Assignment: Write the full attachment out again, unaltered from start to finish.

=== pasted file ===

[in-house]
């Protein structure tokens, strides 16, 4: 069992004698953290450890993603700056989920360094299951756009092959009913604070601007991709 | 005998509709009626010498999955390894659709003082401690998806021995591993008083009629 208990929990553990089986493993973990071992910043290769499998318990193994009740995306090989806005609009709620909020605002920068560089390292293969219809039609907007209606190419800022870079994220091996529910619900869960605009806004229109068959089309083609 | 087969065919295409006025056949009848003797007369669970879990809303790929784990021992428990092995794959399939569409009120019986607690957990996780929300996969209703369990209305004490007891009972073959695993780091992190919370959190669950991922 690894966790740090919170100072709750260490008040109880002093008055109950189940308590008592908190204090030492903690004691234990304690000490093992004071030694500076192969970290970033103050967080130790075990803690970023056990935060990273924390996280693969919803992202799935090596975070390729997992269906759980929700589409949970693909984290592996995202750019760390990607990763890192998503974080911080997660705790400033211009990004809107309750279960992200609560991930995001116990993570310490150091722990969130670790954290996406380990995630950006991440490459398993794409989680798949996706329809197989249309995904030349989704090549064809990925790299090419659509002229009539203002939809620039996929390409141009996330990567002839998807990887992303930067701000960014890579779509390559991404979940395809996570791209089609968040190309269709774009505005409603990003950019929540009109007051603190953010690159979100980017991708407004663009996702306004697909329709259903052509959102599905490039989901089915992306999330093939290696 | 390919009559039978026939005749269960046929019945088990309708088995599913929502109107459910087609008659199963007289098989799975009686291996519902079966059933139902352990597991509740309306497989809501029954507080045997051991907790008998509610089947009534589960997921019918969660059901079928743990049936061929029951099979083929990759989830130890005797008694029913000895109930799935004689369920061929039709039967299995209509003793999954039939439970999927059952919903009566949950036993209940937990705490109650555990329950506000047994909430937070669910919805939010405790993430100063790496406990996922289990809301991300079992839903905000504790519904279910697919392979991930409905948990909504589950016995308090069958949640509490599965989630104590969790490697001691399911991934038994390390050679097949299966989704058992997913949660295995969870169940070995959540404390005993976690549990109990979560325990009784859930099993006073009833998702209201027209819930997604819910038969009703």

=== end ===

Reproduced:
[in-house]
């Protein structure tokens, strides 16, 4: 069992004698953290450890993603700056989920360094299951756009092959009913604070601007991709 | 005998509709009626010498999955390894659709003082401690998806021995591993008083009629 208990929990553990089986493993973990071992910043290769499998318990193994009740995306090989806005609009709620909020605002920068560089390292293969219809039609907007209606190419800022870079994220091996529910619900869960605009806004229109068959089309083609 | 087969065919295409006025056949009848003797007369669970879990809303790929784990021992428990092995794959399939569409009120019986607690957990996780929300996969209703369990209305004490007891009972073959695993780091992190919370959190669950991922 690894966790740090919170100072709750260490008040109880002093008055109950189940308590008592908190204090030492903690004691234990304690000490093992004071030694500076192969970290970033103050967080130790075990803690970023056990935060990273924390996280693969919803992202799935090596975070390729997992269906759980929700589409949970693909984290592996995202750019760390990607990763890192998503974080911080997660705790400033211009990004809107309750279960992200609560991930995001116990993570310490150091722990969130670790954290996406380990995630950006991440490459398993794409989680798949996706329809197989249309995904030349989704090549064809990925790299090419659509002229009539203002939809620039996929390409141009996330990567002839998807990887992303930067701000960014890579779509390559991404979940395809996570791209089609968040190309269709774009505005409603990003950019929540009109007051603190953010690159979100980017991708407004663009996702306004697909329709259903052509959102599905490039989901089915992306999330093939290696 | 390919009559039978026939005749269960046929019945088990309708088995599913929502109107459910087609008659199963007289098989799975009686291996519902079966059933139902352990597991509740309306497989809501029954507080045997051991907790008998509610089947009534589960997921019918969660059901079928743990049936061929029951099979083929990759989830130890005797008694029913000895109930799935004689369920061929039709039967299995209509003793999954039939439970999927059952919903009566949950036993209940937990705490109650555990329950506000047994909430937070669910919805939010405790993430100063790496406990996922289990809301991300079992839903905000504790519904279910697919392979991930409905948990909504589950016995308090069958949640509490599965989630104590969790490697001691399911991934038994390390050679097949299966989704058992997913949660295995969870169940070995959540404390005993976690549990109990979560325990009784859930099993006073009833998702209201027209819930997604819910038969009703």